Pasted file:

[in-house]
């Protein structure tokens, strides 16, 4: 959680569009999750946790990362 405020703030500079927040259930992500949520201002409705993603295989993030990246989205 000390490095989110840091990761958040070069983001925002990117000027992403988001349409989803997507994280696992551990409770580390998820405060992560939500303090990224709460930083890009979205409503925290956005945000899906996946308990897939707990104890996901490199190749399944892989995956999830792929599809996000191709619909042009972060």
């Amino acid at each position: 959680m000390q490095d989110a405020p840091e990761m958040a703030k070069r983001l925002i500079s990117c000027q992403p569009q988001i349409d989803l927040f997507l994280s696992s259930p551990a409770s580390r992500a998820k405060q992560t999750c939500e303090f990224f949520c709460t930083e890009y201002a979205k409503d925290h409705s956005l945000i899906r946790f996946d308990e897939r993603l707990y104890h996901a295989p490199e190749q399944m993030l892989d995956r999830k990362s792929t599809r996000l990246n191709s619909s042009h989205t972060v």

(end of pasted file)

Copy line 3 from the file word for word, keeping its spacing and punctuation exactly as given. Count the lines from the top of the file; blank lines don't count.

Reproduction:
């Amino acid at each position: 959680m000390q490095d989110a405020p840091e990761m958040a703030k070069r983001l925002i500079s990117c000027q992403p569009q988001i349409d989803l927040f997507l994280s696992s259930p551990a409770s580390r992500a998820k405060q992560t999750c939500e303090f990224f949520c709460t930083e890009y201002a979205k409503d925290h409705s956005l945000i899906r946790f996946d308990e897939r993603l707990y104890h996901a295989p490199e190749q399944m993030l892989d995956r999830k990362s792929t599809r996000l990246n191709s619909s042009h989205t972060v």